How Trinity theories conflict with the New Testament

Most Christians are (at least in theory, according to creeds and statements of faith promulgated by denominations) trinitarians, believers in a triune or tri-personal God, which they call the Trinity. But some have always been unitarians, believers in one God who is one perfect self, who does not in any way contain three selves or “persons.” Nowadays, these are a minority (again, going by official statements and membership rolls – I think the facts about Christians’ actual beliefs are more complicated than the official documents suggest).

In my view, before around the start of the fifth century, unitarians were always a majority. Of course, they didn’t call themselves “unitarians” – that term is of late 17th c. coinage – but arguably most of them were unitarians – for some arguments read this. (Update: or this series.)

In any case, one can’t determine what is true by taking a vote. Truth may be unpopular. But also, it can be popular. So, who is right?

I propose that the following clear arguments provide a way forward. Which should we accept?

T1 The Father is not the Trinity
T2 The Trinity is God.
T3 Therefore, the Father is not God.

T1 The Father is not the Trinity.
U2 The Father is God.
U3 Therefore, The Trinity is not God.

“Is” here means numerical identity throughout. If x in this sense “is” y (in logic we write x=y) then x and y are one and the same, numerically one thing, numerically identical, and so x and y can’t ever differ in any way. The order doesn’t matter: it will be true that x=y just in case it is also true that y=x. And if it is false that x=y, then x and y are truly two – those terms name different things. To repeat: every “is” in these arguments is the “is” of identity. This is why we’re dealing with clear arguments. We’re not talking about some less close relation or association.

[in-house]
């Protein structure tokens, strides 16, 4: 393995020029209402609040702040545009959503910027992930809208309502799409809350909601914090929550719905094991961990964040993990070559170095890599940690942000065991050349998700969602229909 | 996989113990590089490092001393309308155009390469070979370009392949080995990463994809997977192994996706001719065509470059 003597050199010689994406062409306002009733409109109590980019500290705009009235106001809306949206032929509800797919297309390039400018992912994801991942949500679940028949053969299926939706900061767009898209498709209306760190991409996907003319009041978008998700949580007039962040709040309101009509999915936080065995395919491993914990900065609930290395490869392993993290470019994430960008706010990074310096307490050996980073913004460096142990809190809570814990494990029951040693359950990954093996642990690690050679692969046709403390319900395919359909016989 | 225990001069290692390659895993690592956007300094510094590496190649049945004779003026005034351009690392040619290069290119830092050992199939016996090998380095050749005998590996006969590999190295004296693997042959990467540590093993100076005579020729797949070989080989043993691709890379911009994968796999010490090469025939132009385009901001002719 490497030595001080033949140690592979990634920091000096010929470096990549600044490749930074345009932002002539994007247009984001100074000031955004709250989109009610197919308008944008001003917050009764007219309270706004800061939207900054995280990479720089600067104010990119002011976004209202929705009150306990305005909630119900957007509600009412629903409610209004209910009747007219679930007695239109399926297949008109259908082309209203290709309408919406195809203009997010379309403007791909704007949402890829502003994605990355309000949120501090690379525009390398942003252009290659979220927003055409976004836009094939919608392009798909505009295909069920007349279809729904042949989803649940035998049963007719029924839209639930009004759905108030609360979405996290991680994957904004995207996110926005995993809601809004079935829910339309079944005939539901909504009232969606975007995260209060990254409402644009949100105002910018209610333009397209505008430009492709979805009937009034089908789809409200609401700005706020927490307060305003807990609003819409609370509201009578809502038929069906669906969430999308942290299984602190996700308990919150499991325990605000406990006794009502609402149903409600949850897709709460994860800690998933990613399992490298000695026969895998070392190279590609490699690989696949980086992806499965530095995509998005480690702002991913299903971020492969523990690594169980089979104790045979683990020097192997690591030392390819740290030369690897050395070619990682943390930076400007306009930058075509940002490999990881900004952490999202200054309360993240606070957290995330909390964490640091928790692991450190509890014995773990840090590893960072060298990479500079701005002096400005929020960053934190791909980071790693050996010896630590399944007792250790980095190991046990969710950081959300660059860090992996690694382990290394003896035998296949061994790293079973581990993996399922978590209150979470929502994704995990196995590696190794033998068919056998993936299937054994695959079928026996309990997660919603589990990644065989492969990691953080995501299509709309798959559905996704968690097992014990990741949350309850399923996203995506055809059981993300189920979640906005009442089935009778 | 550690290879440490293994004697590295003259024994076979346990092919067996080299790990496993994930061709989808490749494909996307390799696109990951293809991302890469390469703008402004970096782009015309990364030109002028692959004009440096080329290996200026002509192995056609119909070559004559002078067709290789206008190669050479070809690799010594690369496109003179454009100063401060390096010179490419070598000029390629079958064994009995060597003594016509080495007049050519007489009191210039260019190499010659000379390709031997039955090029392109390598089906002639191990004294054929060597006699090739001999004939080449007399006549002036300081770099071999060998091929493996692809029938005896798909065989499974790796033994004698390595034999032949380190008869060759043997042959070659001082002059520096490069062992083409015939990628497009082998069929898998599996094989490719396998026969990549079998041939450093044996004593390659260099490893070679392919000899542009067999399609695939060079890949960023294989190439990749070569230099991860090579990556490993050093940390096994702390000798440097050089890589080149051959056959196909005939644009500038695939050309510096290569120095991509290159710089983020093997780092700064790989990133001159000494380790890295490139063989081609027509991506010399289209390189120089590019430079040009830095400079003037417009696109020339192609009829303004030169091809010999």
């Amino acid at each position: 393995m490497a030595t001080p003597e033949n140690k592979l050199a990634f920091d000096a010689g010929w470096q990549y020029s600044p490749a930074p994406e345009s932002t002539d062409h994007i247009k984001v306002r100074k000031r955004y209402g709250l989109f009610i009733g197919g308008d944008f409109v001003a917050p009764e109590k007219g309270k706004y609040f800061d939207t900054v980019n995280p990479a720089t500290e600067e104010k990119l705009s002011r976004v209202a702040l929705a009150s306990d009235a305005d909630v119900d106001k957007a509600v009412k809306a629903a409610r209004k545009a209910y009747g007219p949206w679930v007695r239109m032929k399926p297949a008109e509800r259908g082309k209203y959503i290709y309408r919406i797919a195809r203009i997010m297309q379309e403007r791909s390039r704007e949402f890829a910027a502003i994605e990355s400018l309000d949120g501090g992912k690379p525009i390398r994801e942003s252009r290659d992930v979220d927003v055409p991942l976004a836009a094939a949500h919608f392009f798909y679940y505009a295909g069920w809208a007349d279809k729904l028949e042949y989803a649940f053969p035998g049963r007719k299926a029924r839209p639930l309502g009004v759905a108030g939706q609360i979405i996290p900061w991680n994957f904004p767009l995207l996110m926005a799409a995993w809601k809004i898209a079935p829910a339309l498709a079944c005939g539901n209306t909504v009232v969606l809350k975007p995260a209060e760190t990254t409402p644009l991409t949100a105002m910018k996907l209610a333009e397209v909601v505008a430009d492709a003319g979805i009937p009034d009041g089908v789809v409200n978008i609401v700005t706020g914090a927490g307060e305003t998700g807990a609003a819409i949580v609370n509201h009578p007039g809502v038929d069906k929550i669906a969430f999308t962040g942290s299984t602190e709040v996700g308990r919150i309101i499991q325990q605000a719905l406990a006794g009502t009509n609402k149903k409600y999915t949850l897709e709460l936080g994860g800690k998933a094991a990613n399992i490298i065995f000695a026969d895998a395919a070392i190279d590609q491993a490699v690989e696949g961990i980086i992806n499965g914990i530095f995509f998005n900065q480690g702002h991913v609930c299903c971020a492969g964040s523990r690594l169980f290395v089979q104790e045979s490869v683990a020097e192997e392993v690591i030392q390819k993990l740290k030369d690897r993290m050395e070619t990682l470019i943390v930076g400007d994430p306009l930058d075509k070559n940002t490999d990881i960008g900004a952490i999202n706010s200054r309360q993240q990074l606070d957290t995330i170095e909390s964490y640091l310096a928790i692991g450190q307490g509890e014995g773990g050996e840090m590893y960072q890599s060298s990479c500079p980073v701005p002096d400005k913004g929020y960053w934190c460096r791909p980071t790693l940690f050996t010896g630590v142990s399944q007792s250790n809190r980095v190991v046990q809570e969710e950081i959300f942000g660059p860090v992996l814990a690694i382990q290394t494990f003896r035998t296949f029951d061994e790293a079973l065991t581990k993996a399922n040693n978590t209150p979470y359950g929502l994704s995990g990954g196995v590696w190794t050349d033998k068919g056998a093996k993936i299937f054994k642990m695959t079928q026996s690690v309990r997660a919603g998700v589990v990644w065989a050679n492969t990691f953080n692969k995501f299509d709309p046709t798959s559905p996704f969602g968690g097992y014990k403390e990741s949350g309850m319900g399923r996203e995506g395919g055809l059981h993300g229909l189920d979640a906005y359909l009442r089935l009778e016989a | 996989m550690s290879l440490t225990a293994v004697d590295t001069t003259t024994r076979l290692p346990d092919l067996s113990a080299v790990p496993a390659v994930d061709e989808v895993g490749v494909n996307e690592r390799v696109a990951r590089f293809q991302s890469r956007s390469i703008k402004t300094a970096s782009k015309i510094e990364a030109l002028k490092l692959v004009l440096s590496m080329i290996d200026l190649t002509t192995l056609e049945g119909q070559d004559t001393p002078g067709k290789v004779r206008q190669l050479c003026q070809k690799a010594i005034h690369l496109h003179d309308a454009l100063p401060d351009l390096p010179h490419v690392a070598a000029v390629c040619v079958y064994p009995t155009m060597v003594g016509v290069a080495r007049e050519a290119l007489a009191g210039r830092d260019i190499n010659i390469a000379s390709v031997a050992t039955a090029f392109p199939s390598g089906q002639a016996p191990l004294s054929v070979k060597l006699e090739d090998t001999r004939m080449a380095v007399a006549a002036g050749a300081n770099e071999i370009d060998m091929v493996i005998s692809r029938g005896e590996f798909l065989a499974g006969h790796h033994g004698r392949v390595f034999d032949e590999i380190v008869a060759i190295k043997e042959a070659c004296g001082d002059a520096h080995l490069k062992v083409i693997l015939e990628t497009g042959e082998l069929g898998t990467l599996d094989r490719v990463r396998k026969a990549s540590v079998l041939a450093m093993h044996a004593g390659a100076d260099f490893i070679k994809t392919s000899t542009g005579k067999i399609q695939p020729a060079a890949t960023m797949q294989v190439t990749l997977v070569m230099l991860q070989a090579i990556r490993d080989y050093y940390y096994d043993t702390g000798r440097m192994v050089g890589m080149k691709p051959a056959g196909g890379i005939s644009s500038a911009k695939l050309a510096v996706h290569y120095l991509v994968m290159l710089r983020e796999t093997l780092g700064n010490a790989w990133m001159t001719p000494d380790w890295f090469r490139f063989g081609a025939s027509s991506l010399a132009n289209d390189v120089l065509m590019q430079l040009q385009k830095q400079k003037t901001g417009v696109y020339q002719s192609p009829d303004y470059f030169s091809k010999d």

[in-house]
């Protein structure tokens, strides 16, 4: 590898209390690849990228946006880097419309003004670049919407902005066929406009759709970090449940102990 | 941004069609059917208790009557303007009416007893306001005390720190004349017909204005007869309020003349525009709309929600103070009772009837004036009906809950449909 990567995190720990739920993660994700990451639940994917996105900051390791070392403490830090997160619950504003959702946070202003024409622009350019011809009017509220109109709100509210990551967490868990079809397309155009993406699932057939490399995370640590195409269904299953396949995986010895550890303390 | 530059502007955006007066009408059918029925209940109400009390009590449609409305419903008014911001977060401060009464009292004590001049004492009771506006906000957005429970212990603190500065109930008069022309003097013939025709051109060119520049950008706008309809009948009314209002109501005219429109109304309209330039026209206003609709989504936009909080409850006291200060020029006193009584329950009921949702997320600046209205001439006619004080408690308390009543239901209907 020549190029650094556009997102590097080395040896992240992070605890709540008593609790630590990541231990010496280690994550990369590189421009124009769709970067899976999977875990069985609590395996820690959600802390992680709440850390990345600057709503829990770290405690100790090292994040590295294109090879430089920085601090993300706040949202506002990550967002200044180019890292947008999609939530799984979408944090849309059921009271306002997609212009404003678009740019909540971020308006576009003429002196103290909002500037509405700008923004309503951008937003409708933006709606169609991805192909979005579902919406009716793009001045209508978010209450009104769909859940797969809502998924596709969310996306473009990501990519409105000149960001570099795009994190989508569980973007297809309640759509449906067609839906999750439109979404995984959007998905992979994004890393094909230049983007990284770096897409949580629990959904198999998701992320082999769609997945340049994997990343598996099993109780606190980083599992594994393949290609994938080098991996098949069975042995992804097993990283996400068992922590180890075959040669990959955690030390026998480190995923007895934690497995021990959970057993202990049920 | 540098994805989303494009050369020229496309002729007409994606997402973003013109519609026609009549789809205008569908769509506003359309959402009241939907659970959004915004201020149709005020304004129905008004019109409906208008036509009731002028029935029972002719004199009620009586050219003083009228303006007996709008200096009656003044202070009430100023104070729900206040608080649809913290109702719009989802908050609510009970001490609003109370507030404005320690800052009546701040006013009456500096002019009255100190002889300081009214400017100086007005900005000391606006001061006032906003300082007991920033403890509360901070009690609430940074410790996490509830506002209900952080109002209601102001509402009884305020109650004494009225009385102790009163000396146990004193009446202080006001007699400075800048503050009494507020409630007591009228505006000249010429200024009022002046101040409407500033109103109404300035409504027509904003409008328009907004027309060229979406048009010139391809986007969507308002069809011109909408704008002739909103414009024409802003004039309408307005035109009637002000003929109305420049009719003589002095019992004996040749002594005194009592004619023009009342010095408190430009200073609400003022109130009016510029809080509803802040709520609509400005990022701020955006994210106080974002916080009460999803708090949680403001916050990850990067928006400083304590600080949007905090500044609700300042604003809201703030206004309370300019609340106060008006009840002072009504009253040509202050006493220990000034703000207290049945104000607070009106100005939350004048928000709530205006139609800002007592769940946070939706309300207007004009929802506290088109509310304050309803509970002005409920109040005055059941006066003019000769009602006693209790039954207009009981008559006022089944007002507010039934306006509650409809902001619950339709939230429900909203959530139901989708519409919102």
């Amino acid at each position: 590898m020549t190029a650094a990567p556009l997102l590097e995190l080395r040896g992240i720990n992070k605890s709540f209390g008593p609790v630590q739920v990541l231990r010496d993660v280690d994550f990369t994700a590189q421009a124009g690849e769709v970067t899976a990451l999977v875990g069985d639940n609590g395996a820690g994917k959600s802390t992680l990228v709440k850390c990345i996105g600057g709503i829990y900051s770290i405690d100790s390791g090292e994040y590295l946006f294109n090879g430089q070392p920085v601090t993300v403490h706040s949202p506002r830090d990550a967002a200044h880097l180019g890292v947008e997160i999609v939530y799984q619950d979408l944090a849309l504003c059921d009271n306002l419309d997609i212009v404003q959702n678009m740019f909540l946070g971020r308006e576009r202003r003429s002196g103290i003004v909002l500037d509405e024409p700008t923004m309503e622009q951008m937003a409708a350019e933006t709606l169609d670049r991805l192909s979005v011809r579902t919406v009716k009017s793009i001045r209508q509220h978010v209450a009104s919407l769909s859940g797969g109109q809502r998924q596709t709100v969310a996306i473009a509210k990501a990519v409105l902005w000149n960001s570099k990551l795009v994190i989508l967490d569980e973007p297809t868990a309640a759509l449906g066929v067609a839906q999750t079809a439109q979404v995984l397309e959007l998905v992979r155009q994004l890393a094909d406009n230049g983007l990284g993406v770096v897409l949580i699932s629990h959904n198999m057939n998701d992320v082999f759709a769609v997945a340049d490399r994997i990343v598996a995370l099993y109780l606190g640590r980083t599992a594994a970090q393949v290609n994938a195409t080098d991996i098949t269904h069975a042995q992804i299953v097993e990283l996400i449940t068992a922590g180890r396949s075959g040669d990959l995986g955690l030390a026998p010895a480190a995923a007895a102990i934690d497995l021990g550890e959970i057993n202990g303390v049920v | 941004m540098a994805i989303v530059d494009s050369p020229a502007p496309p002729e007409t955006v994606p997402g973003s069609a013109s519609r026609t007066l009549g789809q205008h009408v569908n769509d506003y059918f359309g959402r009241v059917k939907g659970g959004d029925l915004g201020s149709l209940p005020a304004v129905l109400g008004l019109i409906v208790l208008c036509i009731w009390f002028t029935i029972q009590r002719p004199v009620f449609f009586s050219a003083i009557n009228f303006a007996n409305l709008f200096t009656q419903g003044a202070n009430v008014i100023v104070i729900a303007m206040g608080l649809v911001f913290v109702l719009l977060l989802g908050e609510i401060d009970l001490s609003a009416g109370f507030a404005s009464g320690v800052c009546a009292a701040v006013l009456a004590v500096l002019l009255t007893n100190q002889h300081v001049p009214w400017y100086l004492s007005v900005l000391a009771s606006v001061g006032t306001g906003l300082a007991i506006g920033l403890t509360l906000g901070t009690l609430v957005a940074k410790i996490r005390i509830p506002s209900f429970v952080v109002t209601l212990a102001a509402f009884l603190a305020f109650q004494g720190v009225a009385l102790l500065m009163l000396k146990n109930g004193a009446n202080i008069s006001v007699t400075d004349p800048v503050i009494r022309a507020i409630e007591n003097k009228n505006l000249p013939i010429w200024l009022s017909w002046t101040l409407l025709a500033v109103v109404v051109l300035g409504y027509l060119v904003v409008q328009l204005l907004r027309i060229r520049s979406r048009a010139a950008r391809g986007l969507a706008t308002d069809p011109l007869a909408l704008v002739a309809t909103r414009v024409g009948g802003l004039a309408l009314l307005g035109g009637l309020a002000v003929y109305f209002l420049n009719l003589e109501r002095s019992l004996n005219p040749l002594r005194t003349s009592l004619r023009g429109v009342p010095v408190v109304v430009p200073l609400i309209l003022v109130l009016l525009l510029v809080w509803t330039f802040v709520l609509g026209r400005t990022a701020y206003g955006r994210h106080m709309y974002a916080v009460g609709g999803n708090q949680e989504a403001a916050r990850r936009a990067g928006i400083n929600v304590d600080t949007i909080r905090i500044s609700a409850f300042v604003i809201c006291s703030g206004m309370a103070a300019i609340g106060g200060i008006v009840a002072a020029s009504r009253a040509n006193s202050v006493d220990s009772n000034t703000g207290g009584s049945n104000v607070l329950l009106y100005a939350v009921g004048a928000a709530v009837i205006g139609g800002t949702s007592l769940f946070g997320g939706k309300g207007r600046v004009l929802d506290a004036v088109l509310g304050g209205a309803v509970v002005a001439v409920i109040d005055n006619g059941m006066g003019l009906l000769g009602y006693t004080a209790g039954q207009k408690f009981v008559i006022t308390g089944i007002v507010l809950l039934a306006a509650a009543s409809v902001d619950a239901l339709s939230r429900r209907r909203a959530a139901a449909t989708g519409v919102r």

“God” here names Yahweh, the one true God asserted in the Hebrew scriptures.

Each argument is valid; in each case, if both premises were to be true, then the conclusion would also be true.

But we can’t consistently accept both arguments as sound. T2 conflicts with U3, and T3 conflicts with U2 (in both cases the pairs are contradictories – pairs such that one must be true and the other false).

So what to do?

Let us start on common ground. All sides should agree to T1. The reason is that if there is a Trinity - however you understand it – it differs from the Father. And so, it (or: he, they) can’t be one and the same thing as the Father, can’t be numerically identical to him. For example, no one thinks that the Father contains three persons (or “persons”), but on any understanding of the Trinity it (he, they) somehow contains or is composed of three persons (“persons”). So trinitarians should agree with T1. Whatever the relation between the Father and the Trinity it is, however close, however mysterious, we know that it can’t be identity, for it is self-evident that one and the same thing can’t differ from itself at one time (or in eternity).

  • Do you think that the Father “is God” in some other sense? (e.g. is wholly composed of the divine nature, possesses the divine essence, is a part of the triune God, is a member of the group of divine persons who collectively are “God”) Fine. Still, you should agree with T1; T1 is consistent with such theories.
  • For their part, unitarian Christians also agree with T1, because they think that the triune God is a hypothesized entity that does not actually exist. But if it did exist, it would differ from the Father, and so couldn’t just be the Father.

But having agreed on premise 1, we’re still stuck.

  • If we accept T2, we’ll conclude that the first argument is sound. (So, we’ll take it as a reason to believe T3.)
  • But if we accept U2, we’ll think the second argument is sound, and so gives us a reason to believe U3 (which, of course, conflicts with T2).